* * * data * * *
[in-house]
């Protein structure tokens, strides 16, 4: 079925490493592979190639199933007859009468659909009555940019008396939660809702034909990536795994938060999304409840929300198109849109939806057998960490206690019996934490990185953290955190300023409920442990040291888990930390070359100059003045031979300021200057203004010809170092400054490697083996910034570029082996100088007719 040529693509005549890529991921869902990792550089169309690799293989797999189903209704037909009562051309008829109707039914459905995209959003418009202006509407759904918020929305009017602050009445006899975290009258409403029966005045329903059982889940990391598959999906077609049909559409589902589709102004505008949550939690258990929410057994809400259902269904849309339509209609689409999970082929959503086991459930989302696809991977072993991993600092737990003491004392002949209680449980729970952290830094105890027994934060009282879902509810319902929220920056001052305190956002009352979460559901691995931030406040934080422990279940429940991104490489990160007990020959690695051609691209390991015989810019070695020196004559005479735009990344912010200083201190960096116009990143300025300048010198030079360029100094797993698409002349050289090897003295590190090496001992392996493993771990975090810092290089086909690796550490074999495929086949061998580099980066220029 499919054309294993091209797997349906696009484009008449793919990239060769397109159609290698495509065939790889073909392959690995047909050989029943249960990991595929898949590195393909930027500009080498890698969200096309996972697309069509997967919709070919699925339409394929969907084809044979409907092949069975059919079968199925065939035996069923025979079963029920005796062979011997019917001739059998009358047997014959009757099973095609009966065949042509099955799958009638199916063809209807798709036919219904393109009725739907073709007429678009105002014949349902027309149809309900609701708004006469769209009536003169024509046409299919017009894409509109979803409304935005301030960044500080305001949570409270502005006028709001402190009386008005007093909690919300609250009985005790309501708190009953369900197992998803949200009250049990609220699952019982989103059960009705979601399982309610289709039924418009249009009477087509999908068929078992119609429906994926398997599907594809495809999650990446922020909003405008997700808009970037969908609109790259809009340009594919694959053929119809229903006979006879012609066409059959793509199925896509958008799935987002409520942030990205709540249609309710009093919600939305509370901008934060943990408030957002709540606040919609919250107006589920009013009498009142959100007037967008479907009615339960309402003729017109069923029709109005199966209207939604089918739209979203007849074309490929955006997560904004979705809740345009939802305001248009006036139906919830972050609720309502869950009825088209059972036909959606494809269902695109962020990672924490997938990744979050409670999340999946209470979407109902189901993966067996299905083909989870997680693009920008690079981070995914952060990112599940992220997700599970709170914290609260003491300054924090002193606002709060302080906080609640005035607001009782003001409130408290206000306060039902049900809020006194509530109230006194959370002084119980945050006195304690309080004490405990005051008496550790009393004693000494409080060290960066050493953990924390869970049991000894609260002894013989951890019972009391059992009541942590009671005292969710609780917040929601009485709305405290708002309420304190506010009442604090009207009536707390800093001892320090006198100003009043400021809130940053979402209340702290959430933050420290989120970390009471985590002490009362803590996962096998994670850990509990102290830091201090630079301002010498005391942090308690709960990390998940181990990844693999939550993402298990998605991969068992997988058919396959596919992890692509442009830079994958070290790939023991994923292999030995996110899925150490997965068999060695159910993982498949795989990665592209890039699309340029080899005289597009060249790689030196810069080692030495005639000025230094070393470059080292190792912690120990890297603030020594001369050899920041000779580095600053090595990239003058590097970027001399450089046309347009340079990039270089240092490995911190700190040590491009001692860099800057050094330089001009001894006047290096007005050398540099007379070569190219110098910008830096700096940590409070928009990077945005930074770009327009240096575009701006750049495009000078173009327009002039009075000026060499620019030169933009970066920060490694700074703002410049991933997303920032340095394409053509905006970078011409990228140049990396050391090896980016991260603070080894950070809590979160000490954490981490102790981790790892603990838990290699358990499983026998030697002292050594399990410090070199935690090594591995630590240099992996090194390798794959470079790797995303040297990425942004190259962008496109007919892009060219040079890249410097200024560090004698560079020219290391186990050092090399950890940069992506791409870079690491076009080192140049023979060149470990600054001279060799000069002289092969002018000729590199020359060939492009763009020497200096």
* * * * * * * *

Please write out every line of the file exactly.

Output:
[in-house]
């Protein structure tokens, strides 16, 4: 079925490493592979190639199933007859009468659909009555940019008396939660809702034909990536795994938060999304409840929300198109849109939806057998960490206690019996934490990185953290955190300023409920442990040291888990930390070359100059003045031979300021200057203004010809170092400054490697083996910034570029082996100088007719 040529693509005549890529991921869902990792550089169309690799293989797999189903209704037909009562051309008829109707039914459905995209959003418009202006509407759904918020929305009017602050009445006899975290009258409403029966005045329903059982889940990391598959999906077609049909559409589902589709102004505008949550939690258990929410057994809400259902269904849309339509209609689409999970082929959503086991459930989302696809991977072993991993600092737990003491004392002949209680449980729970952290830094105890027994934060009282879902509810319902929220920056001052305190956002009352979460559901691995931030406040934080422990279940429940991104490489990160007990020959690695051609691209390991015989810019070695020196004559005479735009990344912010200083201190960096116009990143300025300048010198030079360029100094797993698409002349050289090897003295590190090496001992392996493993771990975090810092290089086909690796550490074999495929086949061998580099980066220029 499919054309294993091209797997349906696009484009008449793919990239060769397109159609290698495509065939790889073909392959690995047909050989029943249960990991595929898949590195393909930027500009080498890698969200096309996972697309069509997967919709070919699925339409394929969907084809044979409907092949069975059919079968199925065939035996069923025979079963029920005796062979011997019917001739059998009358047997014959009757099973095609009966065949042509099955799958009638199916063809209807798709036919219904393109009725739907073709007429678009105002014949349902027309149809309900609701708004006469769209009536003169024509046409299919017009894409509109979803409304935005301030960044500080305001949570409270502005006028709001402190009386008005007093909690919300609250009985005790309501708190009953369900197992998803949200009250049990609220699952019982989103059960009705979601399982309610289709039924418009249009009477087509999908068929078992119609429906994926398997599907594809495809999650990446922020909003405008997700808009970037969908609109790259809009340009594919694959053929119809229903006979006879012609066409059959793509199925896509958008799935987002409520942030990205709540249609309710009093919600939305509370901008934060943990408030957002709540606040919609919250107006589920009013009498009142959100007037967008479907009615339960309402003729017109069923029709109005199966209207939604089918739209979203007849074309490929955006997560904004979705809740345009939802305001248009006036139906919830972050609720309502869950009825088209059972036909959606494809269902695109962020990672924490997938990744979050409670999340999946209470979407109902189901993966067996299905083909989870997680693009920008690079981070995914952060990112599940992220997700599970709170914290609260003491300054924090002193606002709060302080906080609640005035607001009782003001409130408290206000306060039902049900809020006194509530109230006194959370002084119980945050006195304690309080004490405990005051008496550790009393004693000494409080060290960066050493953990924390869970049991000894609260002894013989951890019972009391059992009541942590009671005292969710609780917040929601009485709305405290708002309420304190506010009442604090009207009536707390800093001892320090006198100003009043400021809130940053979402209340702290959430933050420290989120970390009471985590002490009362803590996962096998994670850990509990102290830091201090630079301002010498005391942090308690709960990390998940181990990844693999939550993402298990998605991969068992997988058919396959596919992890692509442009830079994958070290790939023991994923292999030995996110899925150490997965068999060695159910993982498949795989990665592209890039699309340029080899005289597009060249790689030196810069080692030495005639000025230094070393470059080292190792912690120990890297603030020594001369050899920041000779580095600053090595990239003058590097970027001399450089046309347009340079990039270089240092490995911190700190040590491009001692860099800057050094330089001009001894006047290096007005050398540099007379070569190219110098910008830096700096940590409070928009990077945005930074770009327009240096575009701006750049495009000078173009327009002039009075000026060499620019030169933009970066920060490694700074703002410049991933997303920032340095394409053509905006970078011409990228140049990396050391090896980016991260603070080894950070809590979160000490954490981490102790981790790892603990838990290699358990499983026998030697002292050594399990410090070199935690090594591995630590240099992996090194390798794959470079790797995303040297990425942004190259962008496109007919892009060219040079890249410097200024560090004698560079020219290391186990050092090399950890940069992506791409870079690491076009080192140049023979060149470990600054001279060799000069002289092969002018000729590199020359060939492009763009020497200096």